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An Introduction to Hegel’s Philosophy of History: The Road to Progress Runs First Through Dark Times

The question of whether or not genuine human progress is possible, or desirable, lies at the heart of many a radical post-Enlightenment philosophical project. More pessimistic philosophers have, unsurprisingly, doubted it. Arthur Schopenhauer, cast baleful suspicion on the idea. Danish Existentialist Soren Kierkegaard thought of collective progress toward a more enlightened state an unlikely prospect. One modern critic of progress, pessimistic English philosopher John Gray, writes in his book [Read Entire Story]

Moby Lets You Download 4 Hours of Ambient Music to Help You Sleep, Meditate, Do Yoga & Not Panic

Wikipedia Creative Commons Image by Alkivar Back in May, I wrote about the damaging effects stress has on the body, and the scientifically-validated power of yoga and meditation to undo them. Following close behind stress as a chronic contributor to illness is sleeplessness, which the Division of Sleep Medicine at Harvard Medical School links to diabetes, high blood pressure, heart disease, and shortened life expectancy. Add to all these risks the problems of poor productivity and disorganized [Read Entire Story]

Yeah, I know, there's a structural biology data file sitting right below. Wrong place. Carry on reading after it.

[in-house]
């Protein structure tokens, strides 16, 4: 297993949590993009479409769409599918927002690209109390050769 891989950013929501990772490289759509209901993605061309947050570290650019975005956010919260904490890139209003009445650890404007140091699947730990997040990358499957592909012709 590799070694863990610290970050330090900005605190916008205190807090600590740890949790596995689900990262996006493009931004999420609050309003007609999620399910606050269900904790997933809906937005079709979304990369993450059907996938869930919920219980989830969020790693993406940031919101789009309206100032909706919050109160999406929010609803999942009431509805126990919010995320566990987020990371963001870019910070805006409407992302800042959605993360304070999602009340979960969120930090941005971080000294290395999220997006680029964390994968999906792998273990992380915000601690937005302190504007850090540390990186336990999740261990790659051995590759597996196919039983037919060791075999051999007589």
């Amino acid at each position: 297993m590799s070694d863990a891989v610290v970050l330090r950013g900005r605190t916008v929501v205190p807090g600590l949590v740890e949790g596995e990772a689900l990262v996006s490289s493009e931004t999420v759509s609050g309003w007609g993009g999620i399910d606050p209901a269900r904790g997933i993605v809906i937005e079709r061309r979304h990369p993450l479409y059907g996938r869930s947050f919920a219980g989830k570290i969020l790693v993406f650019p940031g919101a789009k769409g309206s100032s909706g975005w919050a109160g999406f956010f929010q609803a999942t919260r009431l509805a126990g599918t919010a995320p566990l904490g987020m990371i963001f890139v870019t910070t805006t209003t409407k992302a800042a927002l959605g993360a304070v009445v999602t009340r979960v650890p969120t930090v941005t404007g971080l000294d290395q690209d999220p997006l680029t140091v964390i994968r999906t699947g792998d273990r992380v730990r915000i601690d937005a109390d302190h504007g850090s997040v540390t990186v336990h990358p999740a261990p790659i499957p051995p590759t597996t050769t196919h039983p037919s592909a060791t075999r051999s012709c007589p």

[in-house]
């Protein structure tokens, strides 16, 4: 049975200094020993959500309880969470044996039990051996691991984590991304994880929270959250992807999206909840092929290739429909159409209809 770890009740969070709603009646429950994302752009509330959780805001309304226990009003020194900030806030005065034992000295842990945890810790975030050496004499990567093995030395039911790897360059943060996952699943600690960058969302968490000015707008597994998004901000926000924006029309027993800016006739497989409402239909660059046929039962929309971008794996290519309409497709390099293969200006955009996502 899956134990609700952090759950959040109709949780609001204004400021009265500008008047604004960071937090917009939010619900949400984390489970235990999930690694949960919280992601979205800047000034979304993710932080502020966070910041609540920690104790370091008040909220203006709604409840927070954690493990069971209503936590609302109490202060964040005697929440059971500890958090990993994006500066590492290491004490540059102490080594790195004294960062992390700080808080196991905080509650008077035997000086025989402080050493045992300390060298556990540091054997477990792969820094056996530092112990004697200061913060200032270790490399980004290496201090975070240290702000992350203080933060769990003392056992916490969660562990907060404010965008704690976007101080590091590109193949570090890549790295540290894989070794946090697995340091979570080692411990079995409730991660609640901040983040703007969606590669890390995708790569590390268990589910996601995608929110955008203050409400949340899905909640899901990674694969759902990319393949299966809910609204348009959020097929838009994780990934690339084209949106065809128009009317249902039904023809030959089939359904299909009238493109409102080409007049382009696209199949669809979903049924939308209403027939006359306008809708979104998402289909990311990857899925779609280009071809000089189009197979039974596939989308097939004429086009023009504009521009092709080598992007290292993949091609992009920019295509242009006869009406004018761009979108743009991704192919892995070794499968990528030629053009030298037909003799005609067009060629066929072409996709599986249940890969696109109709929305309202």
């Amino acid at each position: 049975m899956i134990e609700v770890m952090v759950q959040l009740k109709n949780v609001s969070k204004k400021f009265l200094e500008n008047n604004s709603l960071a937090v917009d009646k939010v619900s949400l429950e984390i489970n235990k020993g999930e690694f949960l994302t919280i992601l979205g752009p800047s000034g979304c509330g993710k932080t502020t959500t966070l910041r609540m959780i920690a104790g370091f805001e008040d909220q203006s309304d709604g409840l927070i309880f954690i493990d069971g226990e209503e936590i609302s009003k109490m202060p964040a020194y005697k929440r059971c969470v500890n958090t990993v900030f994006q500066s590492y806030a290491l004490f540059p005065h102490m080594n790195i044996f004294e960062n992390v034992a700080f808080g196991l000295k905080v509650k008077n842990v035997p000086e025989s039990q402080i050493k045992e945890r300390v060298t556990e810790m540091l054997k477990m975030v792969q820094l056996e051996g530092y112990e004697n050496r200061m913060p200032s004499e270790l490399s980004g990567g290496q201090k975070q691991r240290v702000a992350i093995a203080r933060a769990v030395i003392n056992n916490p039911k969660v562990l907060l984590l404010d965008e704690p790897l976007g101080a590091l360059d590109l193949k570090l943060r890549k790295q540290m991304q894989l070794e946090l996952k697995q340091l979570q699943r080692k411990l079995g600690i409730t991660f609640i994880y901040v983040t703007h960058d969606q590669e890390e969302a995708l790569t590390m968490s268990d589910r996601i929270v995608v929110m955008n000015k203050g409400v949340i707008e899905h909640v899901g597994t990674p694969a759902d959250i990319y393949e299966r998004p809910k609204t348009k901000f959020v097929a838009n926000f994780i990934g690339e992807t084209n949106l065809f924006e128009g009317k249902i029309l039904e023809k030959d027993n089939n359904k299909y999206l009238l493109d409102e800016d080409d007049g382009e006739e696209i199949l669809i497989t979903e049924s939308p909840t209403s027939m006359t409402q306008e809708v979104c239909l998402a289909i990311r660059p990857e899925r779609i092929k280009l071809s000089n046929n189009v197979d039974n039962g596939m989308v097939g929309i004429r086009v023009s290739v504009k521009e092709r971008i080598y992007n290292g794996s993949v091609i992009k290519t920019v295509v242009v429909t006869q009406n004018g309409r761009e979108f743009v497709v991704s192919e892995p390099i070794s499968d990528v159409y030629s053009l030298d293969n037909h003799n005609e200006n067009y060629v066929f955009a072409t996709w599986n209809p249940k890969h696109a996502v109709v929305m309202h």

Aldous Huxley Predicts in 1950 What the World Will Look Like in the Year 2000

I’ve been thinking lately about how and why utopian fiction shades into dystopian. Though we sometimes imagine the two modes as inversions of each other, perhaps they lie instead on a continuum, one along which all societies slide, from functional to dysfunctional. The central problem seems to be this: Utopian thought relies on putting the complications of human behavior on the shelf to make a maximally efficient social order—or of finding some convenient way to dispense with those [Read Entire Story]


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